For a moment all is stillness. Marcus Rashford grinds to a halt. Old Trafford pauses with him. Rashford waits. There’s a wiggle of the toes. And then the explosion.

Rashford’s second goal against Tottenham on Wednesday night was, in many ways, a distillation of everything he does best. As Serge Aurier closed him down on the left flank, Rashford paused for an instant, waiting for his opponent to commit. A twitch of the boot was enough to convince Aurier that Rashford was planning to cut inside. And in that moment, with a conjuror’s cunning, Rashford was away: knocking the ball through Aurier’s legs, sprinting past him, burning around the outside of Moussa Sissoko – himself an exceptionally quick player – and eventually drawing the foul from which he would convert United’s winning penalty.

The pledge, the turn, the prestige. It was a goal of raw athleticism and outrageous smarts, of skill and patience and pure, facetious mastery. The penalty was Rashford’s second goal of the evening, having peppered Paulo Gazzaniga with shots all night, and as United moved back into the top six for the first time since September, the consensus appeared to be that Rashford, with 12 goals in his last 13 games for club and country, is on the verge of something. The question, as he prepares to step out at the Etihad Stadium for the 179th Manchester derby, is what.

This will be Rashford’s eighth Manchester derby and he is yet to produce a display to match the impact of his first, in 2016, when he marked a 1-0 United win at the Etihad with the only goal of the game. Nevertheless he is a player for the big occasion: 17 of his 36 Premier League goals have come against City, Liverpool, Tottenham, Chelsea, Arsenal and Leicester, by common consent United’s six strongest opponents. Whatever the opposite of a flat-track bully is, that’s Rashford.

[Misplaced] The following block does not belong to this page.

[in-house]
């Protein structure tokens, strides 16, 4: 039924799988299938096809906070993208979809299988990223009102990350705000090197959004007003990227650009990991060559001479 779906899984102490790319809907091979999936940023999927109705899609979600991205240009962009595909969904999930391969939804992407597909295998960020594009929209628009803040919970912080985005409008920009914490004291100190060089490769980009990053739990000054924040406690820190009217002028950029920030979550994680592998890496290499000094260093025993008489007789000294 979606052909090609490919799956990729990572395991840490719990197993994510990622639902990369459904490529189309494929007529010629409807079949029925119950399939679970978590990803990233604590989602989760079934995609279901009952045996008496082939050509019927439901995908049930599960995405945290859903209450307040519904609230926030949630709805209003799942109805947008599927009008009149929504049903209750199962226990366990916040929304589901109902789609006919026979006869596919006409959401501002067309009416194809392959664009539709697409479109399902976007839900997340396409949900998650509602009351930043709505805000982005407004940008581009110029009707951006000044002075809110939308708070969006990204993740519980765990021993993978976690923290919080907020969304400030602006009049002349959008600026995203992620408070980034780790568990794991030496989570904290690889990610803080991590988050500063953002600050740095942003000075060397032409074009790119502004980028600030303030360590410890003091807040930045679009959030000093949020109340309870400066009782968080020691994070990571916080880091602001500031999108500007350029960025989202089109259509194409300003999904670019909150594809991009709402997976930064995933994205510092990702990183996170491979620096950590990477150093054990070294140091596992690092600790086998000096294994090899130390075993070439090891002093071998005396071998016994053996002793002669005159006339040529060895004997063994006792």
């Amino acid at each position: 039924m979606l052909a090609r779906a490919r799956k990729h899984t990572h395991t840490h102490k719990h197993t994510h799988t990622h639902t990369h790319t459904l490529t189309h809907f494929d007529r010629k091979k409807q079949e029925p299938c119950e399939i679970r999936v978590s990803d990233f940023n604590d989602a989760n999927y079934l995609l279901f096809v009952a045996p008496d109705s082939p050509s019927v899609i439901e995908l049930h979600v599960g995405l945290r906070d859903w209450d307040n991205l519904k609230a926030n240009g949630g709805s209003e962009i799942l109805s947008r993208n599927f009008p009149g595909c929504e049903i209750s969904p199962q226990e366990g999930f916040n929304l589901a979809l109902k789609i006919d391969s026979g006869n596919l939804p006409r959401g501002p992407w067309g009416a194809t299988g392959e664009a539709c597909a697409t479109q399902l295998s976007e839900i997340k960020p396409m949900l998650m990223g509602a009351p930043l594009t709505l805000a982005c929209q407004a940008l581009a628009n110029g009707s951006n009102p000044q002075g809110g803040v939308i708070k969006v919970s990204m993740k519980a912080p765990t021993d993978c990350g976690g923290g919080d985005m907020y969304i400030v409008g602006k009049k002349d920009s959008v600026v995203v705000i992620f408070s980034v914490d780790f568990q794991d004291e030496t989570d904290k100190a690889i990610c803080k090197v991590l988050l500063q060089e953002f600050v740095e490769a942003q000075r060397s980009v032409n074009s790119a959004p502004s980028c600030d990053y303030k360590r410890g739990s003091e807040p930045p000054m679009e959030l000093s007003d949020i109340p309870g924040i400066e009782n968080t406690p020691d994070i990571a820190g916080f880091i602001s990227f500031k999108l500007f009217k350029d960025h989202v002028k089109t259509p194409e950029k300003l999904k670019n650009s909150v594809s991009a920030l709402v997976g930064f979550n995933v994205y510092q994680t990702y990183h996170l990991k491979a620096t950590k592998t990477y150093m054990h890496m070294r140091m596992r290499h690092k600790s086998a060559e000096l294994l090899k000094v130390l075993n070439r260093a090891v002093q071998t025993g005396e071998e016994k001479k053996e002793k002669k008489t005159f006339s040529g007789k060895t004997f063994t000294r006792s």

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And yet, for all the talk of a breakthrough – he’s never scored more than 10 league goals in a season and currently has nine – this is a campaign that has only recently kicked into life. For the first two months of the season Rashford’s vague listlessness seemed to mirror United’s. At one point he went on a run of one goal in 12 games.

This remains, in many ways, the hit on Rashford: a tendency towards inconsistency, curious lapses in focus, a paucity of options for breaking down deep-set defences. What is interesting is that these were exactly the same criticisms being levelled at one of his opponents on Saturday evening.

Rashford turned 22 just over a month ago. Raheem Sterling turns 24 on Sunday, and provides a salutary lesson in how a promising young player propels himself to the next level. When Sterling was the age Rashford is now, he had scored 23 goals in 114 league games – a rate of roughly one in five – and won nothing except the League Cup. Ever since, 51 in 126 – a rate of two in five – and two Premier League titles. The pressing issue is whether Rashford’s purple patch is just that or the beginnings of a Sterling-esque metamorphosis that will see him convert his rich, base-metal promise into reliable, trophy-winning excellence.